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Old April 14th, 2007, 09:47 PM   #561
CrazyAboutCities
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I just looked at that video of light rail testing... WOW! Not bad! Its seen like very slow moving trains... I understand that is just testing... I'm sure it will go little faster when it opens to the public.
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Old April 14th, 2007, 11:01 PM   #562
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Quote:
Originally Posted by Jaxom92 View Post
I didn't know that. Indeed, it couldn't... wait, I think I remember a discussion about what to do with the property. Vaguely. Maybe. I don't remember at all. But I seem to have been mistaken in any case.
How strange. I just don't entirely understand... because in the old tunnel, the bus routes would lead the buses out of the tunnel through the Convention Place terminus. However... what will be the case with the new tunnel and the Pine street stub?

I've sent a short query to Sound Transit about it. Hopefully, they can address this issue. Or maybe I'm just making too big a deal out of it.


Not to worry, the trains will be able to achieve a more efficient speed once the tracks are completely inspected and ready to go. But in downtown, due to the close proximity of the stations and just the small width of the tunnels, I'd logically expect a "safer" speed.
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Old April 18th, 2007, 12:50 AM   #563
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There was some confusion a while back about the total money for the November transportation initiative as well as the division between roads and transit. I've finally found some definitive numbers from an article in the Seattle Times (which you can find here and is about Mercer Island's reaction to the east link part).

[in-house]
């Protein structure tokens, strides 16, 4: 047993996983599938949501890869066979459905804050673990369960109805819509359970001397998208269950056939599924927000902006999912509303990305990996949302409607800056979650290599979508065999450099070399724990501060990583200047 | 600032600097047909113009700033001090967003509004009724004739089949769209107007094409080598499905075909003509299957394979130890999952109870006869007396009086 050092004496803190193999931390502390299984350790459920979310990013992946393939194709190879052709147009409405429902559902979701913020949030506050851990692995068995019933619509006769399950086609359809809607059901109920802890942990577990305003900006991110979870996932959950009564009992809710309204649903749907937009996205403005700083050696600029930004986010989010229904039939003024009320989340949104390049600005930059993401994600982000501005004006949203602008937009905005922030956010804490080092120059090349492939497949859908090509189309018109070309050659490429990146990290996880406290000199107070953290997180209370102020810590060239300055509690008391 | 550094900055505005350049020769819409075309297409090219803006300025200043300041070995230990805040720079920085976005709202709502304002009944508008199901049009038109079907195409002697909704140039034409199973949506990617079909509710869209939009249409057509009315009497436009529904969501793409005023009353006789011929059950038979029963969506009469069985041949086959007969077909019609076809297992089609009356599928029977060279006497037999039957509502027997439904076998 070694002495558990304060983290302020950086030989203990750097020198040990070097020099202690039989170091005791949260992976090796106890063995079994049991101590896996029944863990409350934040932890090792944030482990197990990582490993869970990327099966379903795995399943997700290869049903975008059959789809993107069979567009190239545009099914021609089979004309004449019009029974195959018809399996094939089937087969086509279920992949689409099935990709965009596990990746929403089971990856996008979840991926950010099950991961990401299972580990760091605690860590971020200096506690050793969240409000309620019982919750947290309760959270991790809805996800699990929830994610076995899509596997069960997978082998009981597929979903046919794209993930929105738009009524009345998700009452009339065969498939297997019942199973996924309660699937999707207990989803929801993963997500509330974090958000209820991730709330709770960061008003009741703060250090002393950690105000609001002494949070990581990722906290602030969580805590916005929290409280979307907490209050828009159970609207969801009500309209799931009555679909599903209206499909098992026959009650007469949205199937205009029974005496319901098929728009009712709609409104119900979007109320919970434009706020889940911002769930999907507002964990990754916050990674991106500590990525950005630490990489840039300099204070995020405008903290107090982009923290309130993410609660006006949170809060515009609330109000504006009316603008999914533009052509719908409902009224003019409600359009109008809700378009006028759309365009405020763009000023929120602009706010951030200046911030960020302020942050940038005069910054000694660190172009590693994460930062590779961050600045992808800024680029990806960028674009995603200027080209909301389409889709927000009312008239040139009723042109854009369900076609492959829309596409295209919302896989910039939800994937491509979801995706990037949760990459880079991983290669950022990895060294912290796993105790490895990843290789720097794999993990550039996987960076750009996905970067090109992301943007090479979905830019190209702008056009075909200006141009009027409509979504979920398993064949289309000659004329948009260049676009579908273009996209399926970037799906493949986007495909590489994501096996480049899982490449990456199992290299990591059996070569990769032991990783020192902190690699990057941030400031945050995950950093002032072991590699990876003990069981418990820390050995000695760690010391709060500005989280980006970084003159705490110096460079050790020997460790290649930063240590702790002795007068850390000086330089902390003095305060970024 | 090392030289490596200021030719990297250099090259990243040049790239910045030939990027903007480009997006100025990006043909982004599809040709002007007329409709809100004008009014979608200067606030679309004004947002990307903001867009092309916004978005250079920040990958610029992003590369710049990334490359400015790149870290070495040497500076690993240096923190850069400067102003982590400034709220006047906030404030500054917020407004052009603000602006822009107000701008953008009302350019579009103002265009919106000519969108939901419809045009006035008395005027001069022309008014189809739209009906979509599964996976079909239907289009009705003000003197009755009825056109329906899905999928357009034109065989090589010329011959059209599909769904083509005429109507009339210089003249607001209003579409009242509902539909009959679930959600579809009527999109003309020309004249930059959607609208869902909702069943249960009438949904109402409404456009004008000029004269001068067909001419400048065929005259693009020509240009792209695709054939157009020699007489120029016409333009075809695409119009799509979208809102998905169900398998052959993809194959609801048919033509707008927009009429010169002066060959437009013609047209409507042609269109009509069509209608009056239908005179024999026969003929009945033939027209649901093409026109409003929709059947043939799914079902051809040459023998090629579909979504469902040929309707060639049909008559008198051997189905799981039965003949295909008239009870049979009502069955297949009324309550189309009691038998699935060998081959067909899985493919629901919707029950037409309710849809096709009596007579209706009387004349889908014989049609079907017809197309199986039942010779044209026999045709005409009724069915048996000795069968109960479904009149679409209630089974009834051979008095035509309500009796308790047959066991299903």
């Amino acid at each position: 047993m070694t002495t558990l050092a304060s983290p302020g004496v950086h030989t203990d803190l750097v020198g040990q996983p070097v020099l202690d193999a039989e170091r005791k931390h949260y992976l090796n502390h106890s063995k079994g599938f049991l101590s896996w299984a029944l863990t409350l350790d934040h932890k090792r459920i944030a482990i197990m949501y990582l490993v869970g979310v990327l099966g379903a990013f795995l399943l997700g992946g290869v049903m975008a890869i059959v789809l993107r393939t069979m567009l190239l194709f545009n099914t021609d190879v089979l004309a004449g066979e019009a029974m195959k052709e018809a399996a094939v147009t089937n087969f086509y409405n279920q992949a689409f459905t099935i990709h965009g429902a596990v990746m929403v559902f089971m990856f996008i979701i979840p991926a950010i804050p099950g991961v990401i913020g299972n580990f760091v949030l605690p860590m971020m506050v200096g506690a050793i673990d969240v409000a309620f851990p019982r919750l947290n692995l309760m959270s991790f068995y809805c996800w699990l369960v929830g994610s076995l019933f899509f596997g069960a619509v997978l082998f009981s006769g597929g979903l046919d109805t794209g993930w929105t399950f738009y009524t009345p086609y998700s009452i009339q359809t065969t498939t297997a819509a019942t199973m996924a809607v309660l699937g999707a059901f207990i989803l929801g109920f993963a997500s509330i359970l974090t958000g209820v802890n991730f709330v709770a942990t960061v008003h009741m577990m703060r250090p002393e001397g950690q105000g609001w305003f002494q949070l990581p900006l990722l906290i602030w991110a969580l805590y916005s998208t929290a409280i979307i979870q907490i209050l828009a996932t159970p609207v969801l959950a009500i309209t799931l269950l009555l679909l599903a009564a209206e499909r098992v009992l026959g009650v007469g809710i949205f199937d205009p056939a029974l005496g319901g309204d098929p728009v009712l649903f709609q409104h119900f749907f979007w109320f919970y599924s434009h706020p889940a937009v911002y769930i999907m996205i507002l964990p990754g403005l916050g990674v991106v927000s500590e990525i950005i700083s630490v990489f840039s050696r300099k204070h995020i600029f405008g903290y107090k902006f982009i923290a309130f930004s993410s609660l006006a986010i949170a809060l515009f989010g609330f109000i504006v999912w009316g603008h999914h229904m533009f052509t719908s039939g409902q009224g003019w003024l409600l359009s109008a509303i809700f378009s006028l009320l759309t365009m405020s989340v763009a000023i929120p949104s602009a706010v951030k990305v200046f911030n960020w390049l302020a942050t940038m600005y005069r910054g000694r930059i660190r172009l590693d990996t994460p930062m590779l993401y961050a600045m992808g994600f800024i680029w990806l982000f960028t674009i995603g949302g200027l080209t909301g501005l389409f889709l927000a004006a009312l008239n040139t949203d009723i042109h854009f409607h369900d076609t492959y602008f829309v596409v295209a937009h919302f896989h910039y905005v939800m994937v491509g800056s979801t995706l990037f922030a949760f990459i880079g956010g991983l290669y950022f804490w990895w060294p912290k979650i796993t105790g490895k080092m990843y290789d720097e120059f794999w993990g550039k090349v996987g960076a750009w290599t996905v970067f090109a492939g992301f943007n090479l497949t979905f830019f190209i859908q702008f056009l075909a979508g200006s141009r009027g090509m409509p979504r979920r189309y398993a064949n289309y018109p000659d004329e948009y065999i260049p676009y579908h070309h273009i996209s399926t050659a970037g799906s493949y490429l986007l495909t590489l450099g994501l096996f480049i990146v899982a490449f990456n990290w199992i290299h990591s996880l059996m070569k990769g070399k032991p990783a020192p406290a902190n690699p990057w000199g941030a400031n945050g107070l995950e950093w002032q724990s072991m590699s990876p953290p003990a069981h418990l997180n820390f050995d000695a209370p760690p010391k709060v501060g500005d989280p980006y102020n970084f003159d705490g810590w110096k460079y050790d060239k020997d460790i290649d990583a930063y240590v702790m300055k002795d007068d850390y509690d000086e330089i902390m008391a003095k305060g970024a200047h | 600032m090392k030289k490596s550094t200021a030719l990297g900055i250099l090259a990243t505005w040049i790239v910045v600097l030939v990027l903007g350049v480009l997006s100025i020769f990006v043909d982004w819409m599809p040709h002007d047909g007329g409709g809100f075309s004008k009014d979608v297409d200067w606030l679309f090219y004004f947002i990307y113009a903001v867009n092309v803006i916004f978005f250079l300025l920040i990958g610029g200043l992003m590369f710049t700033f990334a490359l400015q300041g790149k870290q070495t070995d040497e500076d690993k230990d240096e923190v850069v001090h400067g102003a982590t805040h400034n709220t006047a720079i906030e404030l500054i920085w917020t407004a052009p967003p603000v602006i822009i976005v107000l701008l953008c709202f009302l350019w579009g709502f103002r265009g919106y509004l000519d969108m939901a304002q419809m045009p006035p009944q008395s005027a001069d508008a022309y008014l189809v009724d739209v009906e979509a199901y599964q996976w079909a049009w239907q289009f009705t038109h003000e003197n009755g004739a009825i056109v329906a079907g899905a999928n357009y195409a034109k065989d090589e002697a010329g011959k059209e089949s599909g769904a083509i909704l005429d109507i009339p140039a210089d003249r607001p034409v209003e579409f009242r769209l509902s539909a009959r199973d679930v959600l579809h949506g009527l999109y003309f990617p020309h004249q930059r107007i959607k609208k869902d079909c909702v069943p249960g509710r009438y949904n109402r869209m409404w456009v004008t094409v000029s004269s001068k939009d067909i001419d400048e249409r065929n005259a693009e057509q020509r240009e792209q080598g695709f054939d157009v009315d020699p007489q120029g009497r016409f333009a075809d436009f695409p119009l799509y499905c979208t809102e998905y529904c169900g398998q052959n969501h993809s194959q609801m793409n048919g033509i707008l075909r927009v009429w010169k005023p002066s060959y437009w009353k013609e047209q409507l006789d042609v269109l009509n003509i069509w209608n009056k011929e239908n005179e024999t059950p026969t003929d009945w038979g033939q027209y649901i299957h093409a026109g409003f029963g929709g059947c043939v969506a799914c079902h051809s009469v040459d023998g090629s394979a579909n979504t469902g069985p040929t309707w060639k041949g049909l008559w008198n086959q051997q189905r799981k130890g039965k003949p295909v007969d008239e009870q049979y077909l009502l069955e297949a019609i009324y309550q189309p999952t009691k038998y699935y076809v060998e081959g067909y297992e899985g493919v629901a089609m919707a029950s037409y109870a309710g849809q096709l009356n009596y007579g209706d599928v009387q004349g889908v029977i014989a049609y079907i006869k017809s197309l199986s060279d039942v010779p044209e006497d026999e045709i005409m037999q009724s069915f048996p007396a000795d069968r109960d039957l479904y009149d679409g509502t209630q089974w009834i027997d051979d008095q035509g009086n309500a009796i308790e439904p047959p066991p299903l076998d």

"Phase 2 comes with a $9.8 billion price tag, which will be included in a $16.5 billion Regional Transportation Investment District highway package slated for the ballot in November..."

So, rather than the 11 billion figure which I thought it was, it's only 9.8 for the transit portion, but 16.5 billion for the whole thing. That's a lot of money, but we get a lot out of it. 42 new miles of light rail! (Not to mention some desperately needed highway projects.)
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Old April 18th, 2007, 01:47 AM   #564
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Ok, why didn't ST just add an extra billion to the price tag so we can get the bellevue tunnel AND redmond extension? I hate how they're making us choose between the two because of bad budgeting. It's gonna divide everybody in some long and bitter drawn out decision process that's gonna screw one city or the other. Seriously, just add the billion. I don't think people will notice...
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Old April 18th, 2007, 09:06 AM   #565
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You have an excellent point. When we're talking about 16 billion dollars, another billion isn't much more. The proposed tax increase is .5 of 1 percent on the sales tax.

And not only can we get to Redmond properly, but we can get all the way to the Tacoma Dome instead of relying on a maybe surplus. And we could extend the Tacoma Link system down 6th too.

Oh, but there's the sub-area equity monkey wrench... Darn, guess we'll just have to go farther north now too.
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Old April 20th, 2007, 12:16 AM   #566
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I got a couple things. First is just a news release from Sound Transit. Basically it's just affirmation on the legislator's part for tying transit and roads together.

The second item is a little more contentious. It's an article that appeared in the Seattle Times this morning. Front page and center, so it's going to gather some interest. You can click here to go to the article.

The reason the money has been spread out over various projects across the region is to gather enough voter support to pass the measure. John Ladenburg (ST chair and Pierce County executive) says this very well near the end of the article. He also brings up the great point that after first wanting RTID and to combine roads and transit, now these same law makers are "second-guessing" the process.